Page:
Congress to Blame for the Child Poverty Rate 

Health and Gender Policy Brief #165 | By: Geoffrey Small | October 2, 2023

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On September 12th, the Census Bureau released a report on the current poverty rates in the United States. The report indicated that the official overall poverty rate didn’t significantly change. Black individuals also reported 2022 poverty rates as the “lowest on record.” Despite the overall stability and positive trends across racial boundaries, one categorical poverty rate lies in stark contrast. The Census Bureau reported that between 2021 and 2022, child poverty has “more than doubled.” A Brookings Institute study illustrates why the child poverty rate has dramatically increased in the United States. This policy analysis will explore the benefits of the Child Tax Credit, an act that was allowed to expire by Congress, as the main factor contributing to the overall reduction of child poverty in 2021 and its drastic increase in 2022.

Policy Analysis

In 2021, Congress passed the American Rescue Plan Act, which was a stimulus package designed to support Americans financially during the COVID-19 pandemic. The Child Tax Credit was part of the stimulus, which provided a historic increase from the original $2,000 per child to $3,000 for children 6 years and over, as well as $3,600 for children under 6. Families also received this stimulus in sums of $250 to $300 per child each month automatically. However, on December 30th, 2021, Congress let the American Rescue Plan Act expire by not voting to renew it. As a result, monthly payments stopped, and the credit reverted back to $2,000 per child. Senator Bernie Sanders was on record stating that the Senate did not have enough votes to move forward with continuing the Child Tax Credit. He blames centrist Democratic Senator Joe Manchin and Independent Senator Kyrsten Sinema for not pledging to vote in favor of a continued increase, which would ensure a majority vote. With Republicans maintaining a House majority, there was no hope for a vote in favor of continuing the increased tax credit.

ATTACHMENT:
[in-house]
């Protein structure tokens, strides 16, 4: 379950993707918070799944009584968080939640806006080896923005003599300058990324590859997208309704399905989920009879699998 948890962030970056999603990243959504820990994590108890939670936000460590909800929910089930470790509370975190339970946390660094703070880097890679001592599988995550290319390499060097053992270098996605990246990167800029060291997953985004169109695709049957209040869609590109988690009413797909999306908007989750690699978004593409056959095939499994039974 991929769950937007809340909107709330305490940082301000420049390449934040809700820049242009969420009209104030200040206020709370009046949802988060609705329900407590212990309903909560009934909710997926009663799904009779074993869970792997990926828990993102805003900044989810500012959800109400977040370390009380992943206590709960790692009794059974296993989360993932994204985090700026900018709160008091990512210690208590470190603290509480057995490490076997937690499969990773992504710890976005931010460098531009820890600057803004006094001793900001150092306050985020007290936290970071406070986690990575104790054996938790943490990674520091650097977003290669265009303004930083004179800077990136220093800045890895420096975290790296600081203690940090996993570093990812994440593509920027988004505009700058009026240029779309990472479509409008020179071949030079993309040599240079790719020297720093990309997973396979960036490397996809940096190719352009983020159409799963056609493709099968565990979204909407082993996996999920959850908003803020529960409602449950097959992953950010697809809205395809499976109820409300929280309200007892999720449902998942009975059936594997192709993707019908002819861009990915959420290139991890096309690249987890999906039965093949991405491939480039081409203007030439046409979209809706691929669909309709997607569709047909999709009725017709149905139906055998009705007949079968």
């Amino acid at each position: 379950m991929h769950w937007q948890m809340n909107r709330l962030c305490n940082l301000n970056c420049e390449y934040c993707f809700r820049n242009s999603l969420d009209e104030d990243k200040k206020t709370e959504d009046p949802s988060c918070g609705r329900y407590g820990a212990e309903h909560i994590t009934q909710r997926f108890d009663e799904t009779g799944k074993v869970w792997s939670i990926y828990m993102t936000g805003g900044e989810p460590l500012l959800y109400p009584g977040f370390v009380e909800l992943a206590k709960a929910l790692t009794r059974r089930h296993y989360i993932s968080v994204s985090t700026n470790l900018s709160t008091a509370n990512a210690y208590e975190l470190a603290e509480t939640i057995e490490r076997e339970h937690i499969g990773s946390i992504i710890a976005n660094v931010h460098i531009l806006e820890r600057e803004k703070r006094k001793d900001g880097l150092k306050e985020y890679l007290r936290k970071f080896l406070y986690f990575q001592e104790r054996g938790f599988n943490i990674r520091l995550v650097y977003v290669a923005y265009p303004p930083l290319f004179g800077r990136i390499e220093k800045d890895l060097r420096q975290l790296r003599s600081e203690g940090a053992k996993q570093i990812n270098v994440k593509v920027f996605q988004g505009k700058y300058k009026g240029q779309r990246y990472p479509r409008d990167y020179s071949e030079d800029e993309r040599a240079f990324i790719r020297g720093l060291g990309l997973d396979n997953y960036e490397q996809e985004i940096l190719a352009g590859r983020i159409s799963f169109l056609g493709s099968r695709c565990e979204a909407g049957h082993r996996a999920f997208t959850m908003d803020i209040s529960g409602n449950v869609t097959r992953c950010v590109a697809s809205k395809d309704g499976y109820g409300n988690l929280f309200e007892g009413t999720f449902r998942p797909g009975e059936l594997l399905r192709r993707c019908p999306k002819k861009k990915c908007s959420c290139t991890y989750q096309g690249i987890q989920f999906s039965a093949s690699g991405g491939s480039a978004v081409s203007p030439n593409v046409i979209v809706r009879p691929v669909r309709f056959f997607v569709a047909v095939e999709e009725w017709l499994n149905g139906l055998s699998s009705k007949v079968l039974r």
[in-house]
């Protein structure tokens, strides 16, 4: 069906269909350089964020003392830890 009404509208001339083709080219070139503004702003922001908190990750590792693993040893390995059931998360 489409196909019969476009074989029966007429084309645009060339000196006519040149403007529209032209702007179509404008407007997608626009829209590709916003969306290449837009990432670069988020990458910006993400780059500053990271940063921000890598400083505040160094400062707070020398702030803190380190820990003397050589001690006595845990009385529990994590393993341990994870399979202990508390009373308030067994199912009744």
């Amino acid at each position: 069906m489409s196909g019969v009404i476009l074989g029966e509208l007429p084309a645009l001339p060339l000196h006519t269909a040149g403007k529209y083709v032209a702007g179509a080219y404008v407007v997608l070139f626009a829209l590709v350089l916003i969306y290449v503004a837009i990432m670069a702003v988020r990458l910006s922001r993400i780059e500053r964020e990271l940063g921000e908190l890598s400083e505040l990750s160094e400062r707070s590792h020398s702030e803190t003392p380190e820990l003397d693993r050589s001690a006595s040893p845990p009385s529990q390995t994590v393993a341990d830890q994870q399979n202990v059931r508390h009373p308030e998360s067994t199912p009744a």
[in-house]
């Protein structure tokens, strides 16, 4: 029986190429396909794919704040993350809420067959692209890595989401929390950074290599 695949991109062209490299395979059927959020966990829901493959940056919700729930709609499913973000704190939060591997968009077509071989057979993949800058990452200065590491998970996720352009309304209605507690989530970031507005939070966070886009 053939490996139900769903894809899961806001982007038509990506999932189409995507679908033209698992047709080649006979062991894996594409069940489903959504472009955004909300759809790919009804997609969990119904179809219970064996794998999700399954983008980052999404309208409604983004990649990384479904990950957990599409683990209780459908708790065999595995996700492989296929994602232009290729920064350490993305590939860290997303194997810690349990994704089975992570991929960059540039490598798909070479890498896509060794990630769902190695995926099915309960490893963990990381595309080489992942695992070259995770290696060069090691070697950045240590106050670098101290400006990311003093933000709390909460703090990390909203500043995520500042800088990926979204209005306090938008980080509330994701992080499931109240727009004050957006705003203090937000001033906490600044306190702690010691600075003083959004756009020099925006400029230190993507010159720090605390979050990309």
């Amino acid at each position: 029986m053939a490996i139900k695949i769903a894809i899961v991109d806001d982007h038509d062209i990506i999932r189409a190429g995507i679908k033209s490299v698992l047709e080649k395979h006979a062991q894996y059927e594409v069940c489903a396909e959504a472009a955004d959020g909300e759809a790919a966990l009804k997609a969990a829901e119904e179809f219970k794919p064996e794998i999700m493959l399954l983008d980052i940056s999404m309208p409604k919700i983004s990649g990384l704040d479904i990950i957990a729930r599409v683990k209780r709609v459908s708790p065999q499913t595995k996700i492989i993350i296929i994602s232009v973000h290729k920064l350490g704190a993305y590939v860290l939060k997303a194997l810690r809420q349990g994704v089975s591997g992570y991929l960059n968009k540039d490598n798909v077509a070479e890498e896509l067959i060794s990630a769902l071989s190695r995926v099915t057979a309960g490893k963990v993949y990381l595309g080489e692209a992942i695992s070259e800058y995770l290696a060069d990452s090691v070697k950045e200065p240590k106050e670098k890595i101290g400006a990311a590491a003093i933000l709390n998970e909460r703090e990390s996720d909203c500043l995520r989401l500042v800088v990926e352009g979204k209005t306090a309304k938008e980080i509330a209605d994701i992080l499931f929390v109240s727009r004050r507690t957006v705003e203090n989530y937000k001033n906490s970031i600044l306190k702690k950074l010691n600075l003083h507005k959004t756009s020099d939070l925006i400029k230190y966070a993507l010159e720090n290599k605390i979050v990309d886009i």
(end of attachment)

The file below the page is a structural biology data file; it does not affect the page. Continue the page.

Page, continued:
The Brookings Institute conducted a study, which indicated that the Child Tax Credit reduced poverty across all states with different cost-characteristics. However, the most dramatic reduction was in states with a low cost of living and high poverty rate. As a result of this tax credit increase, The Census Bureau reported that child poverty fell to 5.2%, the lowest rate in history.

After Congress failed to renew the American Rescue Plan Act, the 2022 census reported the first increase in their supplemental poverty measurement since 2010, which is a more nuanced assessment when compared to the official poverty rate. More significantly, the rate of child poverty increased from 5.2% in 2021 to 12.4% in 2022. This rate has more than doubled since tax credits have reverted back to the original amount.

The Brookings Institute states that “child poverty is a persistent national issue with lifetime and intergenerational consequences.”  When policies change, it is generally hard to place accountability on one branch of government, and it may take years to fully assess the impacts of these decisions. However, the evidence that has been presented in relation to child poverty between 2021 and 2022 holds an incontrovertible truth. As a result of congressional inaction, this branch of government is solely responsible for the drastic increase in the rate of child poverty. We must hold our congressional officials accountable by calling our representatives and urging them to atone for this grave error by renewing the child tax credit. UNICEF USA is an organization that is working to spread the word and help resolve the renewed child poverty crisis. Please consider donating to their movement.

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